Adult Workout: Advanced

Linda Melone, ACSM Certified Personal Trainer

If you've been exercising regularly for a year or longer, congratulations! You've made it past the most difficult first few months and are on your way to lifelong health. And, while it's easier to maintain status quo than working your way up, you face other challenges, like overtraining injuries and boredom, if you're not careful. When training volume and/or intensity becomes excessive, results and performance decrease. More is not necessarily better. Overtraining may result in a decreased desire to exercise and can increase the risk of injury and illness.

Regarding resistance training, increasing exercise frequency, adding exercises or performing more repetitions manifests with signs and symptoms similar to those seen in overtrained endurance athletes. A decrease in the ratio of the hormones testosterone and cortisol are believed responsible for some of the symptoms of overtraining, which include fatigue, an elevated resting heart rate, decreased motor coordination, decreased performance, sleep disorders and others.

If overtraining occurs:

  • Add one or more recovery days
  • Check that training volume and intensity are not increased at the same time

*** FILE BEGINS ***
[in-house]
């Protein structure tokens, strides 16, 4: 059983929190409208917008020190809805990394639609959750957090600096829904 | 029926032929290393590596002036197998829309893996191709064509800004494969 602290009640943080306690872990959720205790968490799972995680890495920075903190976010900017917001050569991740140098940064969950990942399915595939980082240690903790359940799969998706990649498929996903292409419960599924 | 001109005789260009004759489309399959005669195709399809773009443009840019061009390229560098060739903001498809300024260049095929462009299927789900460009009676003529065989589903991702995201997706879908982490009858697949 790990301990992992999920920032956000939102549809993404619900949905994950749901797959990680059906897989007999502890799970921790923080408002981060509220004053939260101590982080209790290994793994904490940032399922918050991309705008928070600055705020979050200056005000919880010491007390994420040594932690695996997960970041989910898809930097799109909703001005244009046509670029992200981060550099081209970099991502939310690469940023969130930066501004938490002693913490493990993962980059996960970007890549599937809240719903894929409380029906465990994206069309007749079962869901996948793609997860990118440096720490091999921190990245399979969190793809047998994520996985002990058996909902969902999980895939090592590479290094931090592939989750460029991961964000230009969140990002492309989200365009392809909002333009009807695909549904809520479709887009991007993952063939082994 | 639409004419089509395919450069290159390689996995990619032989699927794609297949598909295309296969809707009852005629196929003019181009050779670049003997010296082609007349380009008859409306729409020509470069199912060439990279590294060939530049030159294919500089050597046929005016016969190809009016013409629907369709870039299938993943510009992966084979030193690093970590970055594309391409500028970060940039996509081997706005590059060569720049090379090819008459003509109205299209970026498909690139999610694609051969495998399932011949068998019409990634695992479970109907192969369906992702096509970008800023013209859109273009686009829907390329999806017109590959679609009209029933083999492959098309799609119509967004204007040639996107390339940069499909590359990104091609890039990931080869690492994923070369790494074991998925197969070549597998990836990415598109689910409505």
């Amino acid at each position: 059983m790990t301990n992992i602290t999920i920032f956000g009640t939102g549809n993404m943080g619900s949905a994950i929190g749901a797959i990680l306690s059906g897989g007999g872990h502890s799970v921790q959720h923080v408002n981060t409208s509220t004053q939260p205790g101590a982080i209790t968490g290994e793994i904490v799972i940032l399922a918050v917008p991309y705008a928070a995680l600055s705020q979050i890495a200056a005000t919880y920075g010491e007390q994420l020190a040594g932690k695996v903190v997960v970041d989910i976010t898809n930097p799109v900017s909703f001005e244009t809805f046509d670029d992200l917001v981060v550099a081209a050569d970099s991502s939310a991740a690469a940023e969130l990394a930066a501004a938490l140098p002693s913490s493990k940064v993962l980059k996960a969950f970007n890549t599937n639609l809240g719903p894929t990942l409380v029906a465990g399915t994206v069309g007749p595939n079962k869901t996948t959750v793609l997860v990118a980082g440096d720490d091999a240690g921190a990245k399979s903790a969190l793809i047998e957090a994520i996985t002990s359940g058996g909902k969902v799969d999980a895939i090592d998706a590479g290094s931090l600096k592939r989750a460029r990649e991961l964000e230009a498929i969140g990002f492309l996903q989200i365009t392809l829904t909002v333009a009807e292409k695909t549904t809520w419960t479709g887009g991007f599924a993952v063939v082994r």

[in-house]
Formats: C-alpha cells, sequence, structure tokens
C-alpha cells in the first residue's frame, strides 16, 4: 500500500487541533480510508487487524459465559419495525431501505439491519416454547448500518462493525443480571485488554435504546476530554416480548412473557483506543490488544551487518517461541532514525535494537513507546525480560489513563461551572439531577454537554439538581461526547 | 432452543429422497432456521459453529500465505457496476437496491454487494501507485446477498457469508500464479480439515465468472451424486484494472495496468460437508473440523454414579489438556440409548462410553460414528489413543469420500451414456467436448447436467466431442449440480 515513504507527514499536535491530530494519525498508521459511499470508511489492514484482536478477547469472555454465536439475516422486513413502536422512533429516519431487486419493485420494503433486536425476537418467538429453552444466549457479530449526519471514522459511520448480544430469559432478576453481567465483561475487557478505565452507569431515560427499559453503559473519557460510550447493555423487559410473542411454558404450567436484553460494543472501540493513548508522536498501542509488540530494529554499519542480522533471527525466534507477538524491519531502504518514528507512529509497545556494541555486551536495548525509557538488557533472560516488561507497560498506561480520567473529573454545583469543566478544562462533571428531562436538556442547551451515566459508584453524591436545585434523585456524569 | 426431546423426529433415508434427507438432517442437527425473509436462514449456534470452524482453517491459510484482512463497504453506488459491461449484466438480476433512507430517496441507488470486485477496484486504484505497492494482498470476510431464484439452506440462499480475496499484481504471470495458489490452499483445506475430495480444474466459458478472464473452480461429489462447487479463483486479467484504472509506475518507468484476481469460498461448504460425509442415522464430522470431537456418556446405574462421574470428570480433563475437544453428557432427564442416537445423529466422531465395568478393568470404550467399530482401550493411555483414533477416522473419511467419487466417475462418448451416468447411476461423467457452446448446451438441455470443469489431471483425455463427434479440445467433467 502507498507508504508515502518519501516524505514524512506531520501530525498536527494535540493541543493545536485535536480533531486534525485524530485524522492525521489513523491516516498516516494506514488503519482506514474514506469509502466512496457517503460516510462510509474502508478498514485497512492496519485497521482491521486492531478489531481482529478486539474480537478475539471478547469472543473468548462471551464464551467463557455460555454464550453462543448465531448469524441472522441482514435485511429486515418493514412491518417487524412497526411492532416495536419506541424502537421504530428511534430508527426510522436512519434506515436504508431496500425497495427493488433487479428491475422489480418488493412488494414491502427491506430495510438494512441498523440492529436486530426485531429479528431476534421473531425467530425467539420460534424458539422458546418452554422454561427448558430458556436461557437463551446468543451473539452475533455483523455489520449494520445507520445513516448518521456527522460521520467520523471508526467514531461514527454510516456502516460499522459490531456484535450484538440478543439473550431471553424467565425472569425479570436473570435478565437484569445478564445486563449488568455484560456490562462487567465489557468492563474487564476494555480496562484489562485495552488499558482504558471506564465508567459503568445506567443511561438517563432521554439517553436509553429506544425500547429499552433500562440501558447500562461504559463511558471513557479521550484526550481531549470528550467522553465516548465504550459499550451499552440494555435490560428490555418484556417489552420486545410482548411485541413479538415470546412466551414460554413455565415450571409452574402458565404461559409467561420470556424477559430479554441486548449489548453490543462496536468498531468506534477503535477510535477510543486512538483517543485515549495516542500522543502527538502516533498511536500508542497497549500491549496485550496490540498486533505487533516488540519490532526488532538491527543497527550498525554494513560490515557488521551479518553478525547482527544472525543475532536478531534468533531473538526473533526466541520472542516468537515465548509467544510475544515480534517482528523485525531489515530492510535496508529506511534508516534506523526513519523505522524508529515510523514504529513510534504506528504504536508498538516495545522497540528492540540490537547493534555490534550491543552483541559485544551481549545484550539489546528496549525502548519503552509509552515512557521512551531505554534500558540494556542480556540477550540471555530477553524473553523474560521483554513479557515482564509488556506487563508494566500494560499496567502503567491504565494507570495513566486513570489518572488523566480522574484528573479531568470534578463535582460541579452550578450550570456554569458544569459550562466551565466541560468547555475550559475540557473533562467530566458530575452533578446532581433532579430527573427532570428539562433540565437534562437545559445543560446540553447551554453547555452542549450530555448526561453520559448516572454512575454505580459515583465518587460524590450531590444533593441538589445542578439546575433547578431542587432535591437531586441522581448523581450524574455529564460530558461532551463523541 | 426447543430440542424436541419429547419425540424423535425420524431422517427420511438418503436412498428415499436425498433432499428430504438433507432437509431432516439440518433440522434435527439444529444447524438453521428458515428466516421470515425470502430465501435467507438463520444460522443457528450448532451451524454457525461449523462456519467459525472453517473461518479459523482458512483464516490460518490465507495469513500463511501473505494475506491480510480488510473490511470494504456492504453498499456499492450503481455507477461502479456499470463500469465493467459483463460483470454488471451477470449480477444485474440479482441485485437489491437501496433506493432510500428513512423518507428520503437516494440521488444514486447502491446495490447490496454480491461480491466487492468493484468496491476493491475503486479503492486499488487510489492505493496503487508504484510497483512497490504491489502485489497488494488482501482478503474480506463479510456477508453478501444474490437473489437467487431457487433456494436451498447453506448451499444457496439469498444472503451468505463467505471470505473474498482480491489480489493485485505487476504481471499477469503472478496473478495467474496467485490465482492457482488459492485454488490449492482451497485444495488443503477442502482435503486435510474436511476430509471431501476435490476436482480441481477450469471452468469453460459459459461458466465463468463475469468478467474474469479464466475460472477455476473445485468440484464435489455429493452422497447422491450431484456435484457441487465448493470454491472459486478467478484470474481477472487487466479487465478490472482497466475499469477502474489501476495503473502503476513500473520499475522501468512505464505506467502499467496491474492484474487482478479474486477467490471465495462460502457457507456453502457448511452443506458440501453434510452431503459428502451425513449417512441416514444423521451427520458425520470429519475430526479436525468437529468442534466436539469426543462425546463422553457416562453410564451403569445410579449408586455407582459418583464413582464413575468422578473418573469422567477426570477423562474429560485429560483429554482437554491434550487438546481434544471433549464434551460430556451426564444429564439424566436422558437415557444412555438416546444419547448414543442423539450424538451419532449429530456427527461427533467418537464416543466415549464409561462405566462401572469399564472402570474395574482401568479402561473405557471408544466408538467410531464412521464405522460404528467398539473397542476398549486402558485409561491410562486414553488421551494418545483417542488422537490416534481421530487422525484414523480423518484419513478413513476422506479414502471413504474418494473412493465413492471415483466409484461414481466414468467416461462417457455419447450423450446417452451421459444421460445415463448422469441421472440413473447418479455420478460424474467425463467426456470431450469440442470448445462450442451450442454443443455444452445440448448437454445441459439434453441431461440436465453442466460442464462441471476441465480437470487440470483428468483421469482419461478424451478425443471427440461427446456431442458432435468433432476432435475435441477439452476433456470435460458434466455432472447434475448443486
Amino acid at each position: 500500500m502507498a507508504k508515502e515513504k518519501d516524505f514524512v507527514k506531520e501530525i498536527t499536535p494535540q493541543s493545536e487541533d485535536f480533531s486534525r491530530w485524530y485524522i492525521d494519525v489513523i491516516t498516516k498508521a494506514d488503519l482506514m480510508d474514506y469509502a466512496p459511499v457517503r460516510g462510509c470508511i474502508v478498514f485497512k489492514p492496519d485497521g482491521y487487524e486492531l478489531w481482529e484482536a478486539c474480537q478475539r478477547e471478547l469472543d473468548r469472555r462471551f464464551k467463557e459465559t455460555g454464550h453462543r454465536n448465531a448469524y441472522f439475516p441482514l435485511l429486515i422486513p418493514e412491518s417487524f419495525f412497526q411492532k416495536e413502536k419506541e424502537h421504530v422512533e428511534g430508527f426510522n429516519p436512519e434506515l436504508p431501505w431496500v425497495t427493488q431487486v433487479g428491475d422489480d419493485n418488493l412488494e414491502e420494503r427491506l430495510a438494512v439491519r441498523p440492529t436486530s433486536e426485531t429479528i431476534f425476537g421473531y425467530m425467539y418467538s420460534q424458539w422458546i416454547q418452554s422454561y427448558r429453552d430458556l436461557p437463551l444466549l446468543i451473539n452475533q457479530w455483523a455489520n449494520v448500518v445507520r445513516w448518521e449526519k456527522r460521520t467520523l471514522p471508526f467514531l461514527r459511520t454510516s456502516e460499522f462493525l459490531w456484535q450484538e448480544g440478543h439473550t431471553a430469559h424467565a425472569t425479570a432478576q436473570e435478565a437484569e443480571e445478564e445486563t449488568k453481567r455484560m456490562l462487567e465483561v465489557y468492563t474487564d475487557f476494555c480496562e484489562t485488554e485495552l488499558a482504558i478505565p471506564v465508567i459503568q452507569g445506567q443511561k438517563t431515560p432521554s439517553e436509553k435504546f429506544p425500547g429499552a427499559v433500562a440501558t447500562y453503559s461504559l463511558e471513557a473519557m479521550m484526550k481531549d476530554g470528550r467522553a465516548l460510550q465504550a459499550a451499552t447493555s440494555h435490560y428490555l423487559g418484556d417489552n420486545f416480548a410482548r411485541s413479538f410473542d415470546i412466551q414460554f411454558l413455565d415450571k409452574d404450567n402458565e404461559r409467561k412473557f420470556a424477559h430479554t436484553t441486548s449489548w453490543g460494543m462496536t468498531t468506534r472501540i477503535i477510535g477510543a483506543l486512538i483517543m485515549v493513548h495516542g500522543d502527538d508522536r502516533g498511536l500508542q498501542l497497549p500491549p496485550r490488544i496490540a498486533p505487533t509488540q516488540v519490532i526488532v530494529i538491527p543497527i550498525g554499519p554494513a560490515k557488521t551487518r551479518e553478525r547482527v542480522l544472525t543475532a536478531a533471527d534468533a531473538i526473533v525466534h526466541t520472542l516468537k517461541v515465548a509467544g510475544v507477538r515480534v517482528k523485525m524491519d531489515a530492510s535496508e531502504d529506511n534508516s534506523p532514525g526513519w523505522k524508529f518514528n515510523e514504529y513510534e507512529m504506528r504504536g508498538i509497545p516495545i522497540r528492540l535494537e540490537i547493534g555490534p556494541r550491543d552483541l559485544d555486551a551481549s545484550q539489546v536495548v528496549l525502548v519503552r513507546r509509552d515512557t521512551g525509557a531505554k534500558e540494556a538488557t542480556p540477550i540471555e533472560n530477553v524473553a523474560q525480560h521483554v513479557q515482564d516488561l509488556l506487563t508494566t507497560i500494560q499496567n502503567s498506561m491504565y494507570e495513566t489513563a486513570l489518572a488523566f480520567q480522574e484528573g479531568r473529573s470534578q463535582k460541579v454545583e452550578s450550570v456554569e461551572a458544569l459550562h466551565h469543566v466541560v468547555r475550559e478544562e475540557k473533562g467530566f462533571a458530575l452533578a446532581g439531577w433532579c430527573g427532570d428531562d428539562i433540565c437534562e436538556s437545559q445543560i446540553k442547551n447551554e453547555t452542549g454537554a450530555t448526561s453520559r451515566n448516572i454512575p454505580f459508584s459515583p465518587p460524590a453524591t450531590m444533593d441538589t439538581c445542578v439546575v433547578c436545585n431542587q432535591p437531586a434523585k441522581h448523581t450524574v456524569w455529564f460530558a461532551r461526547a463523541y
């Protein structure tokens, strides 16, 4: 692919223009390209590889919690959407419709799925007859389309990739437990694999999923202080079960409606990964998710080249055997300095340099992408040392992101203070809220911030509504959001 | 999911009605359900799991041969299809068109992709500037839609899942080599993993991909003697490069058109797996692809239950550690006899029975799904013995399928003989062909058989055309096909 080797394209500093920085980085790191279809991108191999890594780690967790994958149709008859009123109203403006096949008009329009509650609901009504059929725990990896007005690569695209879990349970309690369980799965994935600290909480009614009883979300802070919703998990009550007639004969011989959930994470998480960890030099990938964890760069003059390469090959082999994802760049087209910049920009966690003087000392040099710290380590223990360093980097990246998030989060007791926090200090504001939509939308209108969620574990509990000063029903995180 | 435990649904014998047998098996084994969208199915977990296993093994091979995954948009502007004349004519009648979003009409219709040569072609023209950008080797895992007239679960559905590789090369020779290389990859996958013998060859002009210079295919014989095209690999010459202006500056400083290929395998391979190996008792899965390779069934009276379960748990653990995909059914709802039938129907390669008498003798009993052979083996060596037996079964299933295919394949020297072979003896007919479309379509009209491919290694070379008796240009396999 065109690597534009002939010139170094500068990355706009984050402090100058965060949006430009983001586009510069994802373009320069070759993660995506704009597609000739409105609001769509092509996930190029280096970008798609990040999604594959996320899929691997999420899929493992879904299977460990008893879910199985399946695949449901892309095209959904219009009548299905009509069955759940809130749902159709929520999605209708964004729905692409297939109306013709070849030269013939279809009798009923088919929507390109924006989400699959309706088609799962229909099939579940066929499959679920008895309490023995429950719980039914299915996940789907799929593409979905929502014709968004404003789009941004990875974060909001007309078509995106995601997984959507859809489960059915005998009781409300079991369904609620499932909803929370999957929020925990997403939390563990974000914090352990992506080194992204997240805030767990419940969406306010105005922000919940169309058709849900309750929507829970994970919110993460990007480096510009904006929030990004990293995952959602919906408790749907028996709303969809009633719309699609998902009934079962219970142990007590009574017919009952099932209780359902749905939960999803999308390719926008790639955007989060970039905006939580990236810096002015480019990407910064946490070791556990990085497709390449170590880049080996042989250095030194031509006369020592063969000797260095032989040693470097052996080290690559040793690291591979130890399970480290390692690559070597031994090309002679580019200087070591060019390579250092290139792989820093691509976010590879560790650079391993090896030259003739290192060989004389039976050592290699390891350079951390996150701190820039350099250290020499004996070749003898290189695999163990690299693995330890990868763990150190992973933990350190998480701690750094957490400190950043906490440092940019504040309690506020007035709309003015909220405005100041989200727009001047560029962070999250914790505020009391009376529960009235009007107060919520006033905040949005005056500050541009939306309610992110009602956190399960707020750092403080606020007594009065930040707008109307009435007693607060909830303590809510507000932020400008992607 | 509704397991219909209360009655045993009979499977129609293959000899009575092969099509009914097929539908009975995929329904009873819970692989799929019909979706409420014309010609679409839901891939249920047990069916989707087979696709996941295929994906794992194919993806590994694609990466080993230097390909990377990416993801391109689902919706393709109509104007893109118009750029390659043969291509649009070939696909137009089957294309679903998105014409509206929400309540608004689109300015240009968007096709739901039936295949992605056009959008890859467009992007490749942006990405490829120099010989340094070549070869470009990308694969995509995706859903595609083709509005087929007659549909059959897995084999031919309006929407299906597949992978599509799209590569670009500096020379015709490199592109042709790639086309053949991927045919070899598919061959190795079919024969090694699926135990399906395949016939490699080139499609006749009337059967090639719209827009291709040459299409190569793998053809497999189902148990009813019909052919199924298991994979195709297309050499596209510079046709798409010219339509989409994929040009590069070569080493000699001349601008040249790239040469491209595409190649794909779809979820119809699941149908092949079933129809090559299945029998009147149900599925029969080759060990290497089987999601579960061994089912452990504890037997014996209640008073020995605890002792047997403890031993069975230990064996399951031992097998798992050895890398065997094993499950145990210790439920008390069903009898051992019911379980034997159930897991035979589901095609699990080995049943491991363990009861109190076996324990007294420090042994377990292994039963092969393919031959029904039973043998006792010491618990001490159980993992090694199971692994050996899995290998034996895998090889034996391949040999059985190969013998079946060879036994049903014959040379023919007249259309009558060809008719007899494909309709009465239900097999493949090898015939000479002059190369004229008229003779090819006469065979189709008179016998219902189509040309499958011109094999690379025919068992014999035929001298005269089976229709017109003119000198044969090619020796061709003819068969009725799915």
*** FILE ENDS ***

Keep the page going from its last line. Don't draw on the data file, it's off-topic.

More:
• Avoid performing every resistance training set to failure
  • Take into account the cumulative effects of other exercise modalities
  • Avoid excessive eccentric muscle actions
  • Check that resistance training remains balanced and doesn't work any one muscle group to excess

Tips to Get Ahead Safely

  • Consider periodization, training programs designed for athletes to ensure a variety of exercises with adequate rest
  • Consult with a certified personal trainer or sports coach for tips on safely progressing your current program
  • Cross-train by cycling, practicing yoga or swimming to take stress off joints that occurs on running or other high-impact days
  • Mix up resistance training days with "light" and "heavy" days of training as well as short and longer, endurance cardiovascular workouts

Activities to Try

Mix and match these activities and create your own versions to keep it fun. Adults should aim for at least 150 minutes of exercise per week, easily achieved in 30 minutes per day, five days per week.

Week 1

Monday - Practice agility drills
Tuesday - Walk or ride bike on own
Wednesday - Participate in body sculpt of weight training class
Thursday - Walk with a friend or family member
Friday - 30+ minutes of cardiovascular Activity

Week 2

Monday - Strength train entire body with functional exercises
Tuesday - Biking: 45 minutes or longer
Wednesday - Yoga and/or flexibility training
Thursday - Agility practice or plyometric training
Friday - Cardio of your choice, 45 minutes or longer

This content was provided by American College of Sports Medicine (ACSM), the world's largest sports medicine and exercise science organization and proud content provider for NBA FIT